A Career in Plumbing in Tennessee

If you’ve been considering a career as a plumber, you might be wondering what kind of future you can expect from the trade. Plumbing is essential to the continuation of modern society. If not for plumbing systems, water delivery, waste removal and heating and cooling would be far more difficult. Furthermore, beyond the mundane day-to-day uses for piping, it is also crucial for medical and industrial purposes, making lifesaving treatments and manufacturing possible. With all of these vital systems relying on plumbing to keep things running smoothly, plumbers can expect a secure future, installing, maintaining and repairing them.

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As a plumber, you will need to acquire a great deal of knowledge about the systems you will be responsible for, including which materials and methods are safest for various purposes and how to maintain compliance with building codes. Plumbers will also need a great deal of physical stamina, as the job requires carrying heavy equipment, working with tools and working in tight spaces. A good eye for detail will be needed for inspecting pipes and deciding which parts require repair or replacement.

For those interested in business ownership, it will be necessary to understand basic business practices such as accounting and marketing. Business owners will also need to accurately approximate the cost of materials and labor to prepare written estimates for clients or contracting bids for large projects. Excellent communication skills are a must, as you will often need to coordinate services with other contractors around a specific client’s needs.

Plumbing programs typically cover some of the following topics:

  • Repair electrical wiring
  • Electrical control systems
  • General plumbing fixtures
  • Water supply systems
  • Safety plumbing tools types
  • Plumbing codes
  • Pipe fabrication

Tennessee Licensing for Plumbers

In Tennessee, plumbers are required to have a license to practice. Licenses are granted by the Tennessee Department of Commercial and Insurance in two forms, a Limited License and a Contractor License. Limited Licenses are for those whose per-project value is less than $25,000, while Contractor Licenses are for anyone providing work valued at over $25,000.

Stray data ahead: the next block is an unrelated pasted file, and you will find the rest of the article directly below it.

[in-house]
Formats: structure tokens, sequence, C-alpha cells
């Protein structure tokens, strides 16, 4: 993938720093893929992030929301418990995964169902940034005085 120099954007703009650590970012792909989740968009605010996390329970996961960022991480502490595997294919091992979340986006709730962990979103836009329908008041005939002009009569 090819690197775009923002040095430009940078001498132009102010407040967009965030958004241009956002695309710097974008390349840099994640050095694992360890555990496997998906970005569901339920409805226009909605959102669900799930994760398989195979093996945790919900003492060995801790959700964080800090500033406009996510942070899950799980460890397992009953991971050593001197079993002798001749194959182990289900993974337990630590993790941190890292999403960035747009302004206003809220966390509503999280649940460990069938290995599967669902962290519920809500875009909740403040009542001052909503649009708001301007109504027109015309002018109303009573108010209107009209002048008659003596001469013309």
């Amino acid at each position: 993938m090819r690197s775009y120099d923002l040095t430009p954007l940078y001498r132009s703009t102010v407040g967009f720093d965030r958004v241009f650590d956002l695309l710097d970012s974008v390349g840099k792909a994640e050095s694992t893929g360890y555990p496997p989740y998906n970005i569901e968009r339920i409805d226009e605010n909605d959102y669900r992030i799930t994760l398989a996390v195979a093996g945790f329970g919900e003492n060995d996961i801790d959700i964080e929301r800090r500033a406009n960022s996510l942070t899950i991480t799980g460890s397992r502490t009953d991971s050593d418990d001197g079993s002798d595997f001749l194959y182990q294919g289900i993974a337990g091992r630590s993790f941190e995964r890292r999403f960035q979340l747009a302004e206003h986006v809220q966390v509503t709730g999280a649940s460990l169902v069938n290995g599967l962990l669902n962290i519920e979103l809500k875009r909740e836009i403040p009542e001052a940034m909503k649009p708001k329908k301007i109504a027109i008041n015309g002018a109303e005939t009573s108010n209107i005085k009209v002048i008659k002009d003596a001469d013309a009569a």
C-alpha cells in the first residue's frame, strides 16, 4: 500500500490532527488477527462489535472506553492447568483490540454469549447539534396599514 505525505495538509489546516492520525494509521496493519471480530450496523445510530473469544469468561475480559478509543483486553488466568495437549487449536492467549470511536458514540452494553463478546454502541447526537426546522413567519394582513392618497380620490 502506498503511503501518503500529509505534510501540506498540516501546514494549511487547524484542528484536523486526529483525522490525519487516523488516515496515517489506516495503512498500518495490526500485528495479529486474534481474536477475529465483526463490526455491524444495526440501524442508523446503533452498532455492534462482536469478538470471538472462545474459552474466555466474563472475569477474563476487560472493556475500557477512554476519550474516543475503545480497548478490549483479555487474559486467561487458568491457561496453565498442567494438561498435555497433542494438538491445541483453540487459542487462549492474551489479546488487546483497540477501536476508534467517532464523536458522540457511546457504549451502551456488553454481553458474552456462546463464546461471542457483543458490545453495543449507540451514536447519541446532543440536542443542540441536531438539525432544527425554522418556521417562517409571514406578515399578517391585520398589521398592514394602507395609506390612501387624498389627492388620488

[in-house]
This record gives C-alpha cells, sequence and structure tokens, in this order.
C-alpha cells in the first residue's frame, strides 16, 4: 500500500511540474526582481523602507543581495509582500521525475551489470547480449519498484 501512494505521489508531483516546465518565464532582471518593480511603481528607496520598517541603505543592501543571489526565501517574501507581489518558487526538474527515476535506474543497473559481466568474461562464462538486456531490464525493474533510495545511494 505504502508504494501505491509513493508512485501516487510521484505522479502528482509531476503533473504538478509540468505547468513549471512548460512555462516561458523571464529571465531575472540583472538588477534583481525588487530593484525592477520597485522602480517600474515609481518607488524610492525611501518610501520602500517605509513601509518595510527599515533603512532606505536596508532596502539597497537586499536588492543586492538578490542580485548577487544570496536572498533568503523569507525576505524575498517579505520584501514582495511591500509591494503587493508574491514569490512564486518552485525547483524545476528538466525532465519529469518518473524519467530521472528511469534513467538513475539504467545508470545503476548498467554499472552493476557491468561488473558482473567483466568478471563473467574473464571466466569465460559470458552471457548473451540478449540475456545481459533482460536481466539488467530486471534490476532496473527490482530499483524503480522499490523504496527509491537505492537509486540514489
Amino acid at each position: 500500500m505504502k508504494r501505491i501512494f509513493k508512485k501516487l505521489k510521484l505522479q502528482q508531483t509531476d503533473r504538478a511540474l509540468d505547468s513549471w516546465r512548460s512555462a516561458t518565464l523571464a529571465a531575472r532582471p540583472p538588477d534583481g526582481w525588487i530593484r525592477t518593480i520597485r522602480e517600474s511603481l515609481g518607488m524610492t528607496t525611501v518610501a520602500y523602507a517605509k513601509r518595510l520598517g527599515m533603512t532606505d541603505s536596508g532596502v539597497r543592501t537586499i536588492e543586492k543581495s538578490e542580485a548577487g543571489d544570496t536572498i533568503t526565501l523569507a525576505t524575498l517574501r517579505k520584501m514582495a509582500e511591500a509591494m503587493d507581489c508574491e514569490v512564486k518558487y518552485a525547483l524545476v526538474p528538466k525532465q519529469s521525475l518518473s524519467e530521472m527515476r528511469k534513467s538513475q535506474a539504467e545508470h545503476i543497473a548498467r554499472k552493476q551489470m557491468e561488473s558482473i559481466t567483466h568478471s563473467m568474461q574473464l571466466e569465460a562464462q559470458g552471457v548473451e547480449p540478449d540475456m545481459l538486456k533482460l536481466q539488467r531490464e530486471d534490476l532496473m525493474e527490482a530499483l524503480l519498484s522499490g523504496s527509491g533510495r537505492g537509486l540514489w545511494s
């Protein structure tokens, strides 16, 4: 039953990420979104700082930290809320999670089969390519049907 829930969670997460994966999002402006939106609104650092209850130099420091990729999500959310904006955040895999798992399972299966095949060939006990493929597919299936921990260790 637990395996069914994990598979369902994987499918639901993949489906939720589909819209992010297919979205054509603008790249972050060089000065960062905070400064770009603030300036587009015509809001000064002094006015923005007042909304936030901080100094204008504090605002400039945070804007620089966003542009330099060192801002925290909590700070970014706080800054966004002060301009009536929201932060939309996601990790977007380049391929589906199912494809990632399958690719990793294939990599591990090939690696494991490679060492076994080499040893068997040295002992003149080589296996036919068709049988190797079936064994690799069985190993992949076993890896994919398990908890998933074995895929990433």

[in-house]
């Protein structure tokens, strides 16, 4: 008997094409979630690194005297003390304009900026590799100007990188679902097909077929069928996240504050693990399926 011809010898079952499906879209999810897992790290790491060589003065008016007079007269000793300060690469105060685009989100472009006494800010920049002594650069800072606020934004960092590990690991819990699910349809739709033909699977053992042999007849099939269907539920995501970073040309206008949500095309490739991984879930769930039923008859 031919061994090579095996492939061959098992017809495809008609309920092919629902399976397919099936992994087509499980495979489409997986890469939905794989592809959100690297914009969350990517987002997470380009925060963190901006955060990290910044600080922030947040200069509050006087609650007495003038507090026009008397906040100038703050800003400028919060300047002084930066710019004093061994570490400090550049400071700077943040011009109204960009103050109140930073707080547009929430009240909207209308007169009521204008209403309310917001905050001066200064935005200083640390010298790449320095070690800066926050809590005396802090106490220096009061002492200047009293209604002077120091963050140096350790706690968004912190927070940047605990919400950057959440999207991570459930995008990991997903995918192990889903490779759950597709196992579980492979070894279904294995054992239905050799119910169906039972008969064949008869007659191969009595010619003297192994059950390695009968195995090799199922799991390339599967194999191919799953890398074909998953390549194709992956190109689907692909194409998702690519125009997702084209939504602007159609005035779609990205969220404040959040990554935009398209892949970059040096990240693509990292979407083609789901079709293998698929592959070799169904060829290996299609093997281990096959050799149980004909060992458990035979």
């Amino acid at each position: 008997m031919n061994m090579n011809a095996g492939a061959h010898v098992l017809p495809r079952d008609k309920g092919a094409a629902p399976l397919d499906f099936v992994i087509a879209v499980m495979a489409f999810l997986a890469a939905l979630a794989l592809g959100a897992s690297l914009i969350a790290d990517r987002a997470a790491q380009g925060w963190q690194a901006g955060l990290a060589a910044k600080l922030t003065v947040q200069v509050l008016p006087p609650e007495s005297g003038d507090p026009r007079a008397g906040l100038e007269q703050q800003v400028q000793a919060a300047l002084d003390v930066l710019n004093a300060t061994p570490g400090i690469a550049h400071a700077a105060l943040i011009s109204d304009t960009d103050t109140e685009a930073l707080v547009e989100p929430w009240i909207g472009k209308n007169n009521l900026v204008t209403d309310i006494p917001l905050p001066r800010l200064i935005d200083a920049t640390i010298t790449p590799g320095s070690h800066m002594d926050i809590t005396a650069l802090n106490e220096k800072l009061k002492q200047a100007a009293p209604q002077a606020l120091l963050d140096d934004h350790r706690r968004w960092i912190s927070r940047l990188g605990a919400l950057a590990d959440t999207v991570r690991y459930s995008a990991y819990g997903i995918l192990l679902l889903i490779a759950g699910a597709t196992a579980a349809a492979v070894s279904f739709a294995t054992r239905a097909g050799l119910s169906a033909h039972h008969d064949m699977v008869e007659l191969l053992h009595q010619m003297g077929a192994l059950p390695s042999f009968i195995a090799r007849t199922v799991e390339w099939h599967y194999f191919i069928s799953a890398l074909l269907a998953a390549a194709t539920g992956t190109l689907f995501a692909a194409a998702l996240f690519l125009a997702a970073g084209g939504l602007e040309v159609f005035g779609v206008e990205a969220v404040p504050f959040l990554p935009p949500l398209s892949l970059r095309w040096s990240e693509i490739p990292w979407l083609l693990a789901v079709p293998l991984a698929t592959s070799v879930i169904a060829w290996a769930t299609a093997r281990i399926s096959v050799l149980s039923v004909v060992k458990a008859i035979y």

Plumbing Schools in Tennessee

Prior to training as a plumber, a high school diploma or equivalent will be necessary. Once completed, plumbers generally train through an apprenticeship or certified training program. A few of the choices for training in Tennessee include:

  • Moore Tech College of Technology in Memphis offers a Plumbing Certificate Program. The program promises to prepare students for a career in the industry through lectures and hands-on lab work.
  • Tennessee College of Applied Technology in Morristown offers a certificate program in Pipefitting and Plumbing Technology. Students will learn the basics of the plumbing trade including safety, building codes, basic math, plumbing materials and industry standards.
  • Tennessee College of Applied Technology in Knoxville also offers a certificate program in Pipefitting and Plumbing Technology. The plumbing construction technology program promises to teach students the basics of the pipefitting trade including fabrication, installation, blueprint reading and measurements.

Plumbing Apprenticeships in Tennessee

Becoming a plumber requires hands-on training. The ideal way to learn the trade is through an apprenticeship, a period of working under a licensed plumber. It allows you to learn the skills needed to be a plumber while also earning a salary and even college credits.

Tennessee licenses plumbers through the Department of Commerce and Insurance. The state offers two levels of licenses: limited and contractor. You must pass an exam to become licensed.

Several local unions in Tennessee have Joint Apprenticeship Training Committees offering apprenticeship programs for aspiring plumbers. The apprenticeships typically last five years and include college credit. Placement can be competitive, so it’s best to have a strong high school transcript. Some options include:

You can also find non-union apprenticeships in the state by searching an online job site. For example, recent listings at Glassdor.com include these options: apprentice plumbers, ULG Skilled Trades in Nashville;plumbing apprentice, Rogers Mechanical in Knoxville; and plumber apprentice, Tradesman International in Chattanooga.

Another option for hands-on plumbing training is to complete a community or technical college program. Tennessee College of Applied Technology in Morristown offers a pipefitting and plumbing technology program that takes 12 months to complete. Moore Tech’s 12-month plumbing diploma program is available in Memphis.

Earning and Job Growth Potential in the State

The Bureau of Labor Statistics (BLS) reported average annual earnings of $48,600 in 2021 for plumbers in Tennessee. Although somewhat below the national average of $59,880, salary data must be considered in light of the local cost of living, which can vary significantly from state to state.

The state’s job growth potential for plumbers is positive, with a predicted 11 percent growth between 2020 and 2030, translating to an average of 850 job openings annually.

Job Outlook for Plumbers in Tennessee

With organizations like the University of Texas, Aerotek, Interstate Mechanical Contractors and Roane County Schools recruiting, Tennessee has promising opportunities for plumbers. However, many plumbers prefer to work more independently or run a business of their own. Whichever career track you choose, obtaining qualifications as a plumber is a great way to meet your goals.

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